I'm talking about one of my favorite ways to fish and one of my favorite lures to fish with. I cut my walleye fishing teeth bouncing, dragging and pitching leadhead jigs on the Mississippi River, and a fair share of the fish I've caught came on teardrop jigs.
In fact, if I could only have one head style regardless of the conditions at hand, I'd choose the teardrop.
Why? In a word, versatility.
The aquadynamic shape of the teardrop cuts current better than many popular head styles. The teardrop also offers a more horizontal presentation because of the way it's designed with the position of the hook eye and the distribution of the lead head itself. In turn, the style and design create a jig that will dart when you want it to, and that action can trigger strikes from even the fussiest of fish.
You can dress a teardrop almost any way you like whether it's body materials for tying, a wide range of plastics or even plain live bait, since most teardrops come with a wire bait-keeper. And it doesn’t seem to matter if I am using a Berkley Powerbait Grub or a Gulp! Minnow, the taper of a teardrop is a perfect transition between jighead and bait, as well as a nice flat surface incase I want to super-glue for longer “tail-life”!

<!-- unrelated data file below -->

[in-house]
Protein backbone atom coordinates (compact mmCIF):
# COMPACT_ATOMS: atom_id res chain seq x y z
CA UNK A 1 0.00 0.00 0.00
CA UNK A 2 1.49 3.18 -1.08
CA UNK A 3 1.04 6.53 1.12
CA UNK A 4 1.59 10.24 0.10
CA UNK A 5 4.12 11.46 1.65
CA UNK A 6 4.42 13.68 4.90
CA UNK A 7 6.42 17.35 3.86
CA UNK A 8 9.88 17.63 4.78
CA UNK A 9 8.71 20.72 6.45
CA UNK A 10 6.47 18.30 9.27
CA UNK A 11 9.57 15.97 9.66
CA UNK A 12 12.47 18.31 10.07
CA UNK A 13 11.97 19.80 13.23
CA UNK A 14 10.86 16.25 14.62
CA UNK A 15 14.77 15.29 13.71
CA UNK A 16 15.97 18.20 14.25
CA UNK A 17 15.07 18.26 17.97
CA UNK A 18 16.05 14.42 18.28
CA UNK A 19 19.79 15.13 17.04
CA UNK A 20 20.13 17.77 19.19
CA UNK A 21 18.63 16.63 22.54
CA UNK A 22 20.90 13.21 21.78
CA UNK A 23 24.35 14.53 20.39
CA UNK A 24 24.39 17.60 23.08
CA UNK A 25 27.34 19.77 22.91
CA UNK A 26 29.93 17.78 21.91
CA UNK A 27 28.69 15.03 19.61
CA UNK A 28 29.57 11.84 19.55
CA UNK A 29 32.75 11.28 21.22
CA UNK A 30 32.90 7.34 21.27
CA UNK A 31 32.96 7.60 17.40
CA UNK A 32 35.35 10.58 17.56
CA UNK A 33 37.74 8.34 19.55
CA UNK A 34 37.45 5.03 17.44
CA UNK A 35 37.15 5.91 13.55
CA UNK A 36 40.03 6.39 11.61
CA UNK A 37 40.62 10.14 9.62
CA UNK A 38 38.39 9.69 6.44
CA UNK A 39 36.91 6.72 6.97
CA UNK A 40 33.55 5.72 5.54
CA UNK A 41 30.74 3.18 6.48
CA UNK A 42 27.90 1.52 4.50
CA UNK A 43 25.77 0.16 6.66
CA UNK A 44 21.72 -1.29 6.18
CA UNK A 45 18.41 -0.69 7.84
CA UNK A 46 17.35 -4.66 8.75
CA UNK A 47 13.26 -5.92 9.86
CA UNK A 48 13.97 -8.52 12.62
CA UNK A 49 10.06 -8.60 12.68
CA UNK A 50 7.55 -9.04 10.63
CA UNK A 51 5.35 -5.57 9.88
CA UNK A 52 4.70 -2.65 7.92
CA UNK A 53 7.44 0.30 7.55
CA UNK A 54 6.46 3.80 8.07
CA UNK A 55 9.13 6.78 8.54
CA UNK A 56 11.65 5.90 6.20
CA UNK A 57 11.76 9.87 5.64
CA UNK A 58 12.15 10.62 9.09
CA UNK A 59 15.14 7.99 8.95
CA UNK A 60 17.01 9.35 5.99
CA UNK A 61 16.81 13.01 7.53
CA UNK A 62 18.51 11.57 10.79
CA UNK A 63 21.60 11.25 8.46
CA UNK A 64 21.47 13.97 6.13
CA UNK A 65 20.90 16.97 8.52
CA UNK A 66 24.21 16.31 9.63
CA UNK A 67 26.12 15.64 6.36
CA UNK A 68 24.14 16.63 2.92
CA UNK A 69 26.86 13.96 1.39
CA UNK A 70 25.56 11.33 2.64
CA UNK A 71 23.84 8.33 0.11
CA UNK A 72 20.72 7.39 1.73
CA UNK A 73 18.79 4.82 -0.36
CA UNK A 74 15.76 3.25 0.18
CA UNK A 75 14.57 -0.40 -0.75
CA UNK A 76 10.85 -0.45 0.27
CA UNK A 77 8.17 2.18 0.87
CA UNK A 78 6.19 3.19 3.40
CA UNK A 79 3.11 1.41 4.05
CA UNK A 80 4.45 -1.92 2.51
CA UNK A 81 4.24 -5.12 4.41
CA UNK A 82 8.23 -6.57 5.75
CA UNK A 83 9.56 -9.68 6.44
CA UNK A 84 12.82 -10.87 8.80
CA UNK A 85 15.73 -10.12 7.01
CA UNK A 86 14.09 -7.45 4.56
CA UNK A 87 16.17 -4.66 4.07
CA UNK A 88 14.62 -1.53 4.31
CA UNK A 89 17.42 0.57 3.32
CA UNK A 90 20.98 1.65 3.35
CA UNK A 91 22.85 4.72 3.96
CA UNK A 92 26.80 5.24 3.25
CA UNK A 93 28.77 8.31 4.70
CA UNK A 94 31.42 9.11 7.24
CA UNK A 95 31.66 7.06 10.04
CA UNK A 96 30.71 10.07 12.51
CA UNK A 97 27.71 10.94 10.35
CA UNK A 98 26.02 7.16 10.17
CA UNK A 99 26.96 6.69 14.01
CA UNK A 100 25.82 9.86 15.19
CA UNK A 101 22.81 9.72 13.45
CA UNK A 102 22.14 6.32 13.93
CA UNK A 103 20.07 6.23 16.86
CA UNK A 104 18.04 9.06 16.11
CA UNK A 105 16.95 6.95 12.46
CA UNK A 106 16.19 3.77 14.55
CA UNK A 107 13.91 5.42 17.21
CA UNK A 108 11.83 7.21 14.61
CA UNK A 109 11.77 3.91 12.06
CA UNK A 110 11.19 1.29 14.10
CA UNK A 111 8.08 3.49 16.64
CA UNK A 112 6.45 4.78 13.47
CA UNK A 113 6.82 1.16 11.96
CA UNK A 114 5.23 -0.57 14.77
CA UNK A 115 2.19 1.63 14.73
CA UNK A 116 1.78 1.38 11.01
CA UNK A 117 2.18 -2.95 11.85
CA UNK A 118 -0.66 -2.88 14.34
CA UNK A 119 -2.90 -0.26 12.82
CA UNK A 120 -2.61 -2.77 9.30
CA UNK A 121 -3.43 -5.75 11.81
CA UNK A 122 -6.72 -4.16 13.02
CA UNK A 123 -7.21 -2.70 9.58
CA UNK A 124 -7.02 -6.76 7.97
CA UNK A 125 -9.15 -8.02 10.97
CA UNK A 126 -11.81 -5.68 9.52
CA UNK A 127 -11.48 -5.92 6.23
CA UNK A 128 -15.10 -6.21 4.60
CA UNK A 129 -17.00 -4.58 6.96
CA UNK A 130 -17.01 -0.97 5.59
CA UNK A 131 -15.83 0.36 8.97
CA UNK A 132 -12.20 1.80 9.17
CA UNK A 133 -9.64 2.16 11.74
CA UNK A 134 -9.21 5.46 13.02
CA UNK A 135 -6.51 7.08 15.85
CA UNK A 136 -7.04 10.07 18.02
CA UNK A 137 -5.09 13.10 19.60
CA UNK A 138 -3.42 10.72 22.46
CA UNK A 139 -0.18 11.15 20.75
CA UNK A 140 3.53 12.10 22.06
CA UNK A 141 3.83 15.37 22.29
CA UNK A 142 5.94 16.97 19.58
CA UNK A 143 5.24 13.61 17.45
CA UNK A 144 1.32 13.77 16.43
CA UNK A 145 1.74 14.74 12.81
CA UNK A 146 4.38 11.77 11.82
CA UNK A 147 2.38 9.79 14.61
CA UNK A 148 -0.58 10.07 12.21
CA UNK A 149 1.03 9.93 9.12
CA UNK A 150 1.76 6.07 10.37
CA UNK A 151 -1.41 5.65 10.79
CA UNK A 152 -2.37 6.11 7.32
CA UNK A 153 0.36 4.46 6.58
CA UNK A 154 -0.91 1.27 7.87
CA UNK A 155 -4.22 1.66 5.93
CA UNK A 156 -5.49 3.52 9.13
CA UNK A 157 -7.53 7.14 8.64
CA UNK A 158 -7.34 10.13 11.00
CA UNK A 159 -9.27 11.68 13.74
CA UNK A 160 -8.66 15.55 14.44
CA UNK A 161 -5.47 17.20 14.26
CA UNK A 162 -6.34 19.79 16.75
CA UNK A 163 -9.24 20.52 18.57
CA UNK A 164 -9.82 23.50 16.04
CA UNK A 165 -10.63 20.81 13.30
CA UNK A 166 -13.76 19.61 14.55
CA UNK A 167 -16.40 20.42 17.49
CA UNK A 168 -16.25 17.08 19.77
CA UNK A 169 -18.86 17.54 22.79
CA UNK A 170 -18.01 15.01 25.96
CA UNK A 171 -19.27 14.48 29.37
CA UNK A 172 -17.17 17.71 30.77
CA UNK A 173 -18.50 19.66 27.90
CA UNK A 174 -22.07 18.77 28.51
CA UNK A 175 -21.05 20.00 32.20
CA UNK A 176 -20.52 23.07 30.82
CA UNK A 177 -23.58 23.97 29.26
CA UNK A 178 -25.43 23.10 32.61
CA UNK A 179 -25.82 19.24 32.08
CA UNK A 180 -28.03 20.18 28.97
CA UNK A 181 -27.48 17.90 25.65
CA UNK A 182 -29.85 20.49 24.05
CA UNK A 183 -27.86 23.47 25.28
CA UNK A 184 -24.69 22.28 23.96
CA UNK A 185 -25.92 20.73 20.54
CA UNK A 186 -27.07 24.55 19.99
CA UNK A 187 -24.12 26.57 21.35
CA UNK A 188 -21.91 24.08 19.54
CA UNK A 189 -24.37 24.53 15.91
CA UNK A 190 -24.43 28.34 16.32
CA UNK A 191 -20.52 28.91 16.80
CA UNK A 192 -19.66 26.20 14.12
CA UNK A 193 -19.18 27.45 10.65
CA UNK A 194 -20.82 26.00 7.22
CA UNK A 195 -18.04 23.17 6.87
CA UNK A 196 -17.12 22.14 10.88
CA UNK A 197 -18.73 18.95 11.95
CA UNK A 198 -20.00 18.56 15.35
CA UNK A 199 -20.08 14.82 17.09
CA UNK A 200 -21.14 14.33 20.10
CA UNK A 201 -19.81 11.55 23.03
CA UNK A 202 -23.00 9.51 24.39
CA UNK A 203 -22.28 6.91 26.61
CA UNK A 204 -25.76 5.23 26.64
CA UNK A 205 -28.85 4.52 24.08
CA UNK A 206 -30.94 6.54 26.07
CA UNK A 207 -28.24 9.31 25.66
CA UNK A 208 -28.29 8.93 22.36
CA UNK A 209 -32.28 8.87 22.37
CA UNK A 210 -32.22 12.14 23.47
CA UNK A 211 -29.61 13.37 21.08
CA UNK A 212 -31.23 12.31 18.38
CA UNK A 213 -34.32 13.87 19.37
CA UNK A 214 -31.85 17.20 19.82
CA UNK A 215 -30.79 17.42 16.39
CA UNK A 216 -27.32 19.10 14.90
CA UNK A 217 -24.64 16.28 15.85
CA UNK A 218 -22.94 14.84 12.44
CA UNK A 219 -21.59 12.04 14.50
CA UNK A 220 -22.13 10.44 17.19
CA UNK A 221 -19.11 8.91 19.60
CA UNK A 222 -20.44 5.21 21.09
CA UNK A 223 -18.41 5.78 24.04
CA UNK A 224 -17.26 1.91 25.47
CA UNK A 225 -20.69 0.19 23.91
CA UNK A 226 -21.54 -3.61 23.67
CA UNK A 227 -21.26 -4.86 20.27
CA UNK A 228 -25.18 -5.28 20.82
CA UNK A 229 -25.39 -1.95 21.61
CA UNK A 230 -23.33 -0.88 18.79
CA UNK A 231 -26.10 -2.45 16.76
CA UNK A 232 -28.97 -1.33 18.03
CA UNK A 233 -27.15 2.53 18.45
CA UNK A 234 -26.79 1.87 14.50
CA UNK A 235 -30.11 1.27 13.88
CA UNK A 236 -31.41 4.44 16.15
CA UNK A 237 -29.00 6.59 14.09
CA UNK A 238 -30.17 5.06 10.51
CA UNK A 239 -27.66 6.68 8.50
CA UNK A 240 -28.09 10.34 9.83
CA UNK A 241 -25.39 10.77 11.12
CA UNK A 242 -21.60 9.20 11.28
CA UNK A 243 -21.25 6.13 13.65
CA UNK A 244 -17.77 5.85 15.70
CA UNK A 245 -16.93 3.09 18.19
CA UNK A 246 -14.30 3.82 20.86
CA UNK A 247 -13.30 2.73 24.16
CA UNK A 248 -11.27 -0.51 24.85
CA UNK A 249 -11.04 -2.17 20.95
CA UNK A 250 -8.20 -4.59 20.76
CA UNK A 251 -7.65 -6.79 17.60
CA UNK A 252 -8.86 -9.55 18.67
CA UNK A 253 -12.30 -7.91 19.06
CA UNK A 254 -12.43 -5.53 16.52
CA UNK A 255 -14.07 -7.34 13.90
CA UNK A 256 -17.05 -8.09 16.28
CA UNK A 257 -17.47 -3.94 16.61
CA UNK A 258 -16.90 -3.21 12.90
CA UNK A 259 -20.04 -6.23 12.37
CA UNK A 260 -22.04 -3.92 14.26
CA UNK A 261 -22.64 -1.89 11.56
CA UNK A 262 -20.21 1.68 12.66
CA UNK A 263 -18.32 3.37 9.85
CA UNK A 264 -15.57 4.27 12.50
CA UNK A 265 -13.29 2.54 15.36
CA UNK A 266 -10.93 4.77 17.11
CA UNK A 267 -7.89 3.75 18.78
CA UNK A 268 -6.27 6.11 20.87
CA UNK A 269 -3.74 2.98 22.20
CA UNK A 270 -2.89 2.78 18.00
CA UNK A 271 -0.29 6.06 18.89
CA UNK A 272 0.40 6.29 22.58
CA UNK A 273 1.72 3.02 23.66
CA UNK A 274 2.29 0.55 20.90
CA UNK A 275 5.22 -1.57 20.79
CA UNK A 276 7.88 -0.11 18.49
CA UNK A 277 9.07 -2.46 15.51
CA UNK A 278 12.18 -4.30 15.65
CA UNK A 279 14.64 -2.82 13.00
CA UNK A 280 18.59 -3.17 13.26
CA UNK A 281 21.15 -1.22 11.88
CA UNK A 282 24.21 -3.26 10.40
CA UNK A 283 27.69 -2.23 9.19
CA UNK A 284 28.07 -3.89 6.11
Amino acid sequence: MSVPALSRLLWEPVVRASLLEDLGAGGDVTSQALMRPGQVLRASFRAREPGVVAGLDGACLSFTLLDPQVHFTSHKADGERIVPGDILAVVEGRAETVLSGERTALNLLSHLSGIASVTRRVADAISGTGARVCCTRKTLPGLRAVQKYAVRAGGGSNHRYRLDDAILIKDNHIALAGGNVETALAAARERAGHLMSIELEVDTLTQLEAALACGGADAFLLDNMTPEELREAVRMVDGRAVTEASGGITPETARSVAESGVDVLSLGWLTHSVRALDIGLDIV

There are just as many ways you can present a teardrop. It's a great choice for vertical jigging, casting and dragging, not to mention trolling three-ways where a teardrop makes an excellent and effective dropper.
One of the other great things about teardrop jigs: They aren't hard to find. Hutch's Tackle makes some of the best available through retail outlets. I craft a lot of my own using Do-It Corporation components, which allows me to choose the hook and paints that I cannot find available commercially.
Either way, let the teardrops flow.